DATE: February 16, 2019

SNIP: Nearly the entire Mekong Delta in Vietnam — an area that helps feed about 200 million people — will sink underwater by the year 2100 at current rates, a new study predicts.

The delta, which is home to almost 18 million people and produces half of Vietnam’s food, faces this potential humanitarian crisis largely because the heavy extraction of groundwater is causing land to sink as sea levels simultaneously rise, the study found.

When combined with rates of sea-level increase because of climate change, they found that no matter what action was taken the vast low-lying delta plain will be lost.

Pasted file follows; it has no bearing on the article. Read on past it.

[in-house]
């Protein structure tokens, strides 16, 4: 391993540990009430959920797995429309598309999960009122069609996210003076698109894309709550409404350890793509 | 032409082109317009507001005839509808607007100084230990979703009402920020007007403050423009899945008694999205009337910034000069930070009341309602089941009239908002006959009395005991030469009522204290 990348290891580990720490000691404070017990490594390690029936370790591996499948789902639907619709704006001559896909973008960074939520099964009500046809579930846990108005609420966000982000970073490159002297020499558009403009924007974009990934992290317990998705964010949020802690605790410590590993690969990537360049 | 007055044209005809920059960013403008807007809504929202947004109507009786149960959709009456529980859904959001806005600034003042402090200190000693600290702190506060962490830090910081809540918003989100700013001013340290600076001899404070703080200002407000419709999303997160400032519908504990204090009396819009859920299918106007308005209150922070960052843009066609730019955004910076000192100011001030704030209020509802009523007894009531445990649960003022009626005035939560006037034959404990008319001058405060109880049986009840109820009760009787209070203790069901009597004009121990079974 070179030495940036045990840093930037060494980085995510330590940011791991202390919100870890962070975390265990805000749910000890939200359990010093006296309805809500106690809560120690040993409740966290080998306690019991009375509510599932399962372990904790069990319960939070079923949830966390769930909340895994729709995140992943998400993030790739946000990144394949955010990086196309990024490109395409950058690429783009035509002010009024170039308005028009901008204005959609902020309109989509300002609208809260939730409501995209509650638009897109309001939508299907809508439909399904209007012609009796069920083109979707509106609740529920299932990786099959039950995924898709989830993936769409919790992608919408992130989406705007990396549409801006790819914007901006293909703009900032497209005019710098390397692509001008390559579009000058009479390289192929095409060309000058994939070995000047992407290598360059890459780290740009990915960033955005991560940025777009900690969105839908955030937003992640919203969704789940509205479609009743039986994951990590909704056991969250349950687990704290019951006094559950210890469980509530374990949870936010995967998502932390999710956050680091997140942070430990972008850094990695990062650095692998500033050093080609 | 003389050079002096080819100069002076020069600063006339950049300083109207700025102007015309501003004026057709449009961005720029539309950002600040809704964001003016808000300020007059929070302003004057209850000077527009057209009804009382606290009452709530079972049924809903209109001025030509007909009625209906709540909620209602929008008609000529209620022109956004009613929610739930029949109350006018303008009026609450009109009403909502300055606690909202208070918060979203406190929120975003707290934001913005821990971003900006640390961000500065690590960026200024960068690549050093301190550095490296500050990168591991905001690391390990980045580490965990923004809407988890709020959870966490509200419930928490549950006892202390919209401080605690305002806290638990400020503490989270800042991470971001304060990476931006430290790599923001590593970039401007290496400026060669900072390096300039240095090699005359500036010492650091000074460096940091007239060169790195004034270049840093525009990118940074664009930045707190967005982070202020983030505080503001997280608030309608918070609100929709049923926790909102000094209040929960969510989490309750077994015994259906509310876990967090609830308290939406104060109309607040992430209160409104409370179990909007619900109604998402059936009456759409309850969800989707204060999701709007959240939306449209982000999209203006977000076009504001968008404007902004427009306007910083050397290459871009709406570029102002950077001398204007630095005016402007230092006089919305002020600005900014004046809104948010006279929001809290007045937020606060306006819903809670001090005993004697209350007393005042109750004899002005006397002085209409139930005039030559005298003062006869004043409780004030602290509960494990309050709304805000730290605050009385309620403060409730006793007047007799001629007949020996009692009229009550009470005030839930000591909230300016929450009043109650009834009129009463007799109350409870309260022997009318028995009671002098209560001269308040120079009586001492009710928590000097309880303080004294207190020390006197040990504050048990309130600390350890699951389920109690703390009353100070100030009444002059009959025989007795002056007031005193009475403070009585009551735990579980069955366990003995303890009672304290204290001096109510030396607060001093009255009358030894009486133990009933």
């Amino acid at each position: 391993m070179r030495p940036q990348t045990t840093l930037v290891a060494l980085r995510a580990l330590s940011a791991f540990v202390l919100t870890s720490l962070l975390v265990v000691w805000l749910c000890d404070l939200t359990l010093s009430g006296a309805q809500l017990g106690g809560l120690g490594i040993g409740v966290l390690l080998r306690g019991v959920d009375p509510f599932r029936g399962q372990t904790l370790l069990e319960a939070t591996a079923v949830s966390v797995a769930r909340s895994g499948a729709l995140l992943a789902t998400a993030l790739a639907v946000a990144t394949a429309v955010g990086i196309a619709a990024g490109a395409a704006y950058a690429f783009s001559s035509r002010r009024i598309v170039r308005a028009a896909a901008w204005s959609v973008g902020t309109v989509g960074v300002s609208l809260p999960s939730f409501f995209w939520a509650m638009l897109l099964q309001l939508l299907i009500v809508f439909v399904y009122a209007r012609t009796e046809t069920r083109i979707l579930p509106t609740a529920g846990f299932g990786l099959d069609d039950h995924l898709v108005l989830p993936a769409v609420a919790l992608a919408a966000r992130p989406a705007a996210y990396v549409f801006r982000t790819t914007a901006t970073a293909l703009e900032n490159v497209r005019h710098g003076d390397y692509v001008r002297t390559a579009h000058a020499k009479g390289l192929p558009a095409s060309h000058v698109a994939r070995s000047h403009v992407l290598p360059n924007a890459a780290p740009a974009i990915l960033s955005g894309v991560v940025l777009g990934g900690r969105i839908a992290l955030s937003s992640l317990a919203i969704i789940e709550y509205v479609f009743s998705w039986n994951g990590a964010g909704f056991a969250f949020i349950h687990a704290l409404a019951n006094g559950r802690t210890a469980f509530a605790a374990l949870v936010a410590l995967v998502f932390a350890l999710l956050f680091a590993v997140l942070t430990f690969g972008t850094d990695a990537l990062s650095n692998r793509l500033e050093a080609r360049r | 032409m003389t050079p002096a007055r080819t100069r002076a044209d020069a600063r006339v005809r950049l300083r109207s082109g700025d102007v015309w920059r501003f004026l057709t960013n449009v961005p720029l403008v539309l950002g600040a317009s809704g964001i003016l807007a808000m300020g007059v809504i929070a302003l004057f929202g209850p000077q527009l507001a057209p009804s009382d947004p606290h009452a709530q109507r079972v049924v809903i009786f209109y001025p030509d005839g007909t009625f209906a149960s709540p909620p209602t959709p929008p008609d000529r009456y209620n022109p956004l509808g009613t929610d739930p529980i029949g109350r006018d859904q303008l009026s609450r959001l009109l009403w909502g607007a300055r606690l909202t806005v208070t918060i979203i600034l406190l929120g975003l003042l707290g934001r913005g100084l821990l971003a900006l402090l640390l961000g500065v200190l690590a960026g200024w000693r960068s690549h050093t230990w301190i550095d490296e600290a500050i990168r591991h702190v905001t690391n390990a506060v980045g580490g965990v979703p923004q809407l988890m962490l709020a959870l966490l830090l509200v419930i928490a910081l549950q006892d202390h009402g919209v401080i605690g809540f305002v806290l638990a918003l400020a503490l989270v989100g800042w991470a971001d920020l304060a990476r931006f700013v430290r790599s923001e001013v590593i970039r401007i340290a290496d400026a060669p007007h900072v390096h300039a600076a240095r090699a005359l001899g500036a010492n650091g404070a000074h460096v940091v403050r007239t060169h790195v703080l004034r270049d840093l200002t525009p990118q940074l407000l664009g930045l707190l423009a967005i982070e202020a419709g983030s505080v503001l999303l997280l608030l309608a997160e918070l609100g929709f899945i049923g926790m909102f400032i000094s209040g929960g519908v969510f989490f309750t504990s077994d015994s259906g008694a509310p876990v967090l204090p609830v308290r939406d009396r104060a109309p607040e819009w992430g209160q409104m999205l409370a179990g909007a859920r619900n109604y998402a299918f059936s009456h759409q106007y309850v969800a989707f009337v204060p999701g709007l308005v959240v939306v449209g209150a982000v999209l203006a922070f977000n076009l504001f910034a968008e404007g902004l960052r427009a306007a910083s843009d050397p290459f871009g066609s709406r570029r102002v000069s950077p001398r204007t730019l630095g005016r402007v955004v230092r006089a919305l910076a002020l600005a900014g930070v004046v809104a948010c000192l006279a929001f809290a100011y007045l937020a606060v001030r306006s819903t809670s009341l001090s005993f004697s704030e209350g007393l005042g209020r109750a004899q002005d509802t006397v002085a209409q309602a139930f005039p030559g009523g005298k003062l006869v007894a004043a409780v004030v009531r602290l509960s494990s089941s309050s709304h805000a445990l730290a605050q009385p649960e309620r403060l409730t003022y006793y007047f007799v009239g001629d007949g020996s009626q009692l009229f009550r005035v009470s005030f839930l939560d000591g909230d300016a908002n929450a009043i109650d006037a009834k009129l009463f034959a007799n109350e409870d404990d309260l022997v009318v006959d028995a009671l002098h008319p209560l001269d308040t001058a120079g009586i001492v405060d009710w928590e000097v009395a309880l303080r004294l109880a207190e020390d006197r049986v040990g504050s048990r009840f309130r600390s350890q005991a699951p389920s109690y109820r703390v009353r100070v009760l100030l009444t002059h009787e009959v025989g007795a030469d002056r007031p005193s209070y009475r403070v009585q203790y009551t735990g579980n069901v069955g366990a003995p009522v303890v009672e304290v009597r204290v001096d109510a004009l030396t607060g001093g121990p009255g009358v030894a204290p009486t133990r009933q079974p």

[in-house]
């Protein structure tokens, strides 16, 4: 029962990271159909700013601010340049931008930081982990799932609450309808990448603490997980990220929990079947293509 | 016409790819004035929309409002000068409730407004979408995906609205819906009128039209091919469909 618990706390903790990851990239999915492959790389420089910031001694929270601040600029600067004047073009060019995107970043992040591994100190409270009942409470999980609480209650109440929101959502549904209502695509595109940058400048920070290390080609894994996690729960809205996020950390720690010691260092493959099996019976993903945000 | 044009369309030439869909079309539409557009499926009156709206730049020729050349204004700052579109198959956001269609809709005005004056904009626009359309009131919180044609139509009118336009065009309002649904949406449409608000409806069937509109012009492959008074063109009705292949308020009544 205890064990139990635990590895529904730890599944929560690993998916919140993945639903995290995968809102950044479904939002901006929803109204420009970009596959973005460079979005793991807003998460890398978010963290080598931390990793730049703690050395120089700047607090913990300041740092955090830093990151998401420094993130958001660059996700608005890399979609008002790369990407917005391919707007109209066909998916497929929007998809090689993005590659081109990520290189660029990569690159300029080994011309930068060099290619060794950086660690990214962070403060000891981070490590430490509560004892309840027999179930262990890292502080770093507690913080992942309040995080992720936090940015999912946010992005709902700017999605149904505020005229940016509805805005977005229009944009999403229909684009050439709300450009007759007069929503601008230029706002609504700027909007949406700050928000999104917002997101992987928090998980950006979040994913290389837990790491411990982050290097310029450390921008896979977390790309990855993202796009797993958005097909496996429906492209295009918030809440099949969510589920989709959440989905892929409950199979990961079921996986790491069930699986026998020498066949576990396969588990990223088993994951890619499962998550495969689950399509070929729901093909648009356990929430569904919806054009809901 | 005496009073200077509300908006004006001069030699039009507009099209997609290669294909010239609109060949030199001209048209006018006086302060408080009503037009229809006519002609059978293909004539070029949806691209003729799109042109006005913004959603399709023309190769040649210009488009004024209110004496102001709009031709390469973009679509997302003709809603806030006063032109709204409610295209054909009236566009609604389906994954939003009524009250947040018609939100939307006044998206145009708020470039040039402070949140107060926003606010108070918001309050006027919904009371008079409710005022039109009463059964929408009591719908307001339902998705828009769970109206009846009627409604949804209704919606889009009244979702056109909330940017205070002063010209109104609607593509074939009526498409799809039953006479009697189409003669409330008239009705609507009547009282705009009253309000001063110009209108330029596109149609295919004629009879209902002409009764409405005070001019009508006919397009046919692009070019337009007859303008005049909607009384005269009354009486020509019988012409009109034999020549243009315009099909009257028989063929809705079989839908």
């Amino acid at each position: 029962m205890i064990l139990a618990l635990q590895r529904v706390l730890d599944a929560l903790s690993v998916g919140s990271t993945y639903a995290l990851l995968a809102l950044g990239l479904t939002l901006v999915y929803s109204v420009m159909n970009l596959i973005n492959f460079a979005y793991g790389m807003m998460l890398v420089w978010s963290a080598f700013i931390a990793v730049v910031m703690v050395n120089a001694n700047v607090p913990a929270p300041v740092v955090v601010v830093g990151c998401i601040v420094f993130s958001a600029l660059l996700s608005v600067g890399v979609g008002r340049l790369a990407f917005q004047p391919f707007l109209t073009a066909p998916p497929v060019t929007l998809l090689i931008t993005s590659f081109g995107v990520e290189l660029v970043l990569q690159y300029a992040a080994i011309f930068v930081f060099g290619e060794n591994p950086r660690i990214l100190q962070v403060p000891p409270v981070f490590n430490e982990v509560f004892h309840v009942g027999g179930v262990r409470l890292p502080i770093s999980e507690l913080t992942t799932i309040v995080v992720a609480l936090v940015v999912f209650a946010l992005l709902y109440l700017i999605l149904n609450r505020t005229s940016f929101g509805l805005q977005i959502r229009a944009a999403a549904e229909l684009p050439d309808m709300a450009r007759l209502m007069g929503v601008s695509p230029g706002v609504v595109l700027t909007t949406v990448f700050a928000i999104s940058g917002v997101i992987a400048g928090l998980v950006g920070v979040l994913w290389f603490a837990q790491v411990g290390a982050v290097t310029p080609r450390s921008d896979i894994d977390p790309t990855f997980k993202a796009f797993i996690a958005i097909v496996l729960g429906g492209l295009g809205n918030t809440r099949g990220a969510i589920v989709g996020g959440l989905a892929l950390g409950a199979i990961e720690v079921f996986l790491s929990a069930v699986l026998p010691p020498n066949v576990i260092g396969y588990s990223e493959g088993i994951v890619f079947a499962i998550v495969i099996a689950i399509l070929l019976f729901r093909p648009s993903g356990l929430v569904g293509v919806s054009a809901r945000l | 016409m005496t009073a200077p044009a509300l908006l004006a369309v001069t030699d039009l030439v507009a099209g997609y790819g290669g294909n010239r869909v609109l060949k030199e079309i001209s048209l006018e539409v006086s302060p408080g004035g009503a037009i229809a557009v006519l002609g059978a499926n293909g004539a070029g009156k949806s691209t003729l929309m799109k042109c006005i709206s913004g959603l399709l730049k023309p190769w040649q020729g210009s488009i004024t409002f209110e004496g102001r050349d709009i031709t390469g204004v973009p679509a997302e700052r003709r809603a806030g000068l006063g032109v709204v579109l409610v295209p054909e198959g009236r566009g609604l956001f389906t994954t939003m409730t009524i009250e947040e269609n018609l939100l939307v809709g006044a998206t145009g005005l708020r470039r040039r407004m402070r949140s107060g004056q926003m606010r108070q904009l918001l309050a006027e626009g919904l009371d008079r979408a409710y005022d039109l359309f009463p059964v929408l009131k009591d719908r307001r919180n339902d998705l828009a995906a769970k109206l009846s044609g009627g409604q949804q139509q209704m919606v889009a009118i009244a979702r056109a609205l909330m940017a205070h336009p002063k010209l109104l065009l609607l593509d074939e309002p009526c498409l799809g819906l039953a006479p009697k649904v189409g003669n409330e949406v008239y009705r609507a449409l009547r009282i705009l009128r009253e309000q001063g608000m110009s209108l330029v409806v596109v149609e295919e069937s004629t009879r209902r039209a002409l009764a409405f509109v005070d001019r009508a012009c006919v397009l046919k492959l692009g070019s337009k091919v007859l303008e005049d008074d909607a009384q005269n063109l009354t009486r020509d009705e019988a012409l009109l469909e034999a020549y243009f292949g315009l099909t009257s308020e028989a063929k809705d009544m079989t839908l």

Fueled by Vietnam’s transition to a market-based economy in 1986, groundwater extraction had accelerated from practically nothing 30 years ago to the 2.5 million cubic liters now sucked out of the delta’s water table every day.

The loss of water … reduced pressure in the underlying geology, causing the delta to sink.

At the same time, he said, the sea level is rising at a rate of about 3 to 4 millimeters per year.

Loss of naturally replenishing sediment is another critical factor in the sinking of the delta.

Upstream dams on the Mekong, which flows more than 4,000 kilometers from the Tibetan plateau in China through Laos and Cambodia before discharging through the delta, had led to about a 40 percent loss in sediment flow, he said.

A 2018 study by the Mekong River Commission found a catastrophic 97 percent of sediment flow to the delta would be lost by 2040 if all planned dams on the Mekong and its tributaries go ahead.